We post news and comment on federal criminal justice issues, focused primarily on trial and post-conviction matters, legislative initiatives, and sentencing issues.
THINGS ARE SELDOM WHAT THEY SEEM
Buttercup: Things are seldom what they seem,
Skim milk masquerades as cream;
Highlows pass as patent leathers;
Jackdaws strut in peacock’s feathers.
Captain: Very true,
So they do.
Gilbert and Sullivan had nothing on federal criminal law since the Supreme Court’s decisions in Mathis v. United States and Descamps v. United States. There was a time that you would have thought it was easy to tell a crime of violence, or to identified a controlled substance offense. As Justice Potter Stewart famously said in Jacobellis v. Ohio (about obscenity, not violence), “I know it when I see it.”
But no more. Now, courts must go through countless gyrations, looking at whether statutes are divisible, subject to categorical analysis, or are broader than a never-existed federal common law. Thus, even if a defendant beat his grandmother with a ball bat, the crime might not be violent if the state would have applied the same statute to a defendant who nudged his grandma with a down pillow.
Things are seldom what they seem …
Buttercup: Black sheep dwell in every fold;
All that glitters is not gold;
Storks turn out to be but logs;
Bulls are but inflated frogs.
Captain: So they be,
So some crimes are violent, some are not. And some drug offenses are “controlled substance offenses,” and some are not.
Last week, the 3rd Circuit ruled that Hobbs Act bank robbery by intimidation was met the “elements” test of the career offender Guidelines, and was a crime of violence, regardless of whether it met the enumerated offenses test of the Guidelines (the court suggested it probably did). The Circuit said, “Unarmed bank robbery by intimidation clearly does involve the ‘threatened use of physical force against the person of another’. U.S.S.G. § 4B1.2(a)(1). If a common sense understanding of the word “intimidation” were not enough to prove that, our precedent establishes that § 2113(a)’s prohibition on taking the “property or money or any other thing of value” either “by force and violence, or by intimidation” has as an element the threat of force.”
Meanwhile, the 1st Circuit refused to apply the Armed Career Criminal Act to a defendant who had a prior conviction for two drug offenses and attempted 2nd-degree armed robbery under New York law. The Circuit held that when the defendant had gotten the New York conviction, New York law applied it to conduct – such as purse-snatching where the victim and perp had a tug-of-war – that fell far short of the violent physical force needed to meet the elements test of the ACCA.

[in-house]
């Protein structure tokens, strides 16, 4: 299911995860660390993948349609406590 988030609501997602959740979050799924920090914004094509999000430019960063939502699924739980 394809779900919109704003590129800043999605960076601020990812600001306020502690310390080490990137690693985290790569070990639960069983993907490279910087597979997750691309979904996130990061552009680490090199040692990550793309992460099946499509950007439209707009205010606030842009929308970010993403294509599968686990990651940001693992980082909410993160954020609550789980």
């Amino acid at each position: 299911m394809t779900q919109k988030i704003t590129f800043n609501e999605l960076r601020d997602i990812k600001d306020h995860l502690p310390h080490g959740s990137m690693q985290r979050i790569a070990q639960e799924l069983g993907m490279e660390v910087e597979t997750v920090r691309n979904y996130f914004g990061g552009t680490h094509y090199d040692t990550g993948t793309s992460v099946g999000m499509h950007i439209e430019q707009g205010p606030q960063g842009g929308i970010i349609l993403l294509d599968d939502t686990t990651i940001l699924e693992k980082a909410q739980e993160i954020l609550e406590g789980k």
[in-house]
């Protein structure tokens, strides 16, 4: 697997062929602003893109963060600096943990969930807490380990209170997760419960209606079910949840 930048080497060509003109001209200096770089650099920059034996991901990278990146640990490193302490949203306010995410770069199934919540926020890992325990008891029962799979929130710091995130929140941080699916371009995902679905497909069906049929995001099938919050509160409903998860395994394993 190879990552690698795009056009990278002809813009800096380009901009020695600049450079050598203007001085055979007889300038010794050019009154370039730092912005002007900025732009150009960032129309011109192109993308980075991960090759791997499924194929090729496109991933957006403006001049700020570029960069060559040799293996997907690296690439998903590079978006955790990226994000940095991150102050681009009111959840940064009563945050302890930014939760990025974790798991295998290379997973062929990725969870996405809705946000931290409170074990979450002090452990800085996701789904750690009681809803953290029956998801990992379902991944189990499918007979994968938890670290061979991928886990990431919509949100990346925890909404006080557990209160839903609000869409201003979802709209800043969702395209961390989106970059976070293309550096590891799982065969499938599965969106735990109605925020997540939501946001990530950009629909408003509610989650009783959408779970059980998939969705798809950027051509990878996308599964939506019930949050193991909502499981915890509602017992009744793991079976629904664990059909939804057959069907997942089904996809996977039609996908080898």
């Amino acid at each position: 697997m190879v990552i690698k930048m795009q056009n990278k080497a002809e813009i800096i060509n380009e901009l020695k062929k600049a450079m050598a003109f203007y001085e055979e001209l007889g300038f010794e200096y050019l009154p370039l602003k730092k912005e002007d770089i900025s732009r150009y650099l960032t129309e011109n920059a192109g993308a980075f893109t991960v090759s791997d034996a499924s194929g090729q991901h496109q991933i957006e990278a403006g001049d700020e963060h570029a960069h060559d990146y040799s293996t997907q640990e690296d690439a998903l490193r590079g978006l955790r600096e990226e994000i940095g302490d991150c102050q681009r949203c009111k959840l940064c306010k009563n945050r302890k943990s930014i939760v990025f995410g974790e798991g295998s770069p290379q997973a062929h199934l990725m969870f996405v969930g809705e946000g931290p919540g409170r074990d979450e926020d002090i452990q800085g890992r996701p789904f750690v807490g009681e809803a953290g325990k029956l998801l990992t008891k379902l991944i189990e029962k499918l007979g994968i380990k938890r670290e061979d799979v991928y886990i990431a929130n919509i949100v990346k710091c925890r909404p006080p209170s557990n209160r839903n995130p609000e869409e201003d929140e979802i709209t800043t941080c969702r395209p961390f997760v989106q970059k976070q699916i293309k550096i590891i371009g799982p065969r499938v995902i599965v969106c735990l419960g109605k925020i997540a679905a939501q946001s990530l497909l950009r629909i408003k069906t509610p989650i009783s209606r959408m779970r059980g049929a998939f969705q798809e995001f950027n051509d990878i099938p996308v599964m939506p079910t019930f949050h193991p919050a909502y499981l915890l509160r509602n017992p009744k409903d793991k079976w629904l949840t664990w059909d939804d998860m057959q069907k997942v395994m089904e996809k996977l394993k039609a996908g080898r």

The 4th Circuit concluded that the West Virginia offense of unlawful wounding under § 61-2-9(a) “categorically qualifies as a crime of violence under the force clause, because it applies “only to a defendant who “shoots, stabs, cuts or wounds any person, or by any means causes him or her bodily injury with intent to maim, disfigure, disable or kill.” The Circuit held that the minimum conduct required for conviction of unlawful wounding must at least involve “physical force capable of causing physical injury to another person.” Thus, the offense “squarely matches ACCA’s force clause, which requires force that is capable of causing physical pain or injury.”
The 9th Circuit ruled that a drug conspiracy under the laws of the State of Washington was not a “controlled substance offense” for purposes of Guidelines § 2K2.1(a)(4)(A), because under Washington state law, a defendant could be convicted even if the only other conspirator was an undercover cop. The Circuit held that, as a result, “the Washington drug conspiracy statute covers conduct that would not be covered under federal law, and the Washington drug conspiracy statute is therefore not a categorical match to conspiracy under federal law.”
Finally, the 1st Circuit ruled yesterday that a conviction under Massachusett’s assault and battery with a dangerous weapon law (“ABDW”) was not a crime of violence when done recklessly, and concluded that the defendant’s state records, which reported he had attacked someone “with a shod foot,” were not clear enough to show that he was convicted of intentional ABDW instead of the merely reckless kind. Thus, the defendant did not have three prior crimes of violence, and could not be sentenced under the ACCA.
Buttercup: Drops the wind and stops the mill;
Turbot is ambitious brill;
Gild the farthing if you will,
Yet it is a farthing still.
Captain: Yes, I know.
That is so.
United States v. Wilson, Case No. 16-3845 (3rd Cir. Jan. 17, 2018)
United States v. Steed, Case No. 17-1011 (1st Cir. Jan. 12, 2018)
United States v. Covington, Case No. 17-4120 (4th Cir. Jan. 18, 2018)
United States v. Brown, Case No. 16-30218 (9th Cir. Jan. 16, 2018)
United States v. Kennedy, Case No. 15-2298 (1st Cir. Jan. 24, 2018)
– Thomas L. Root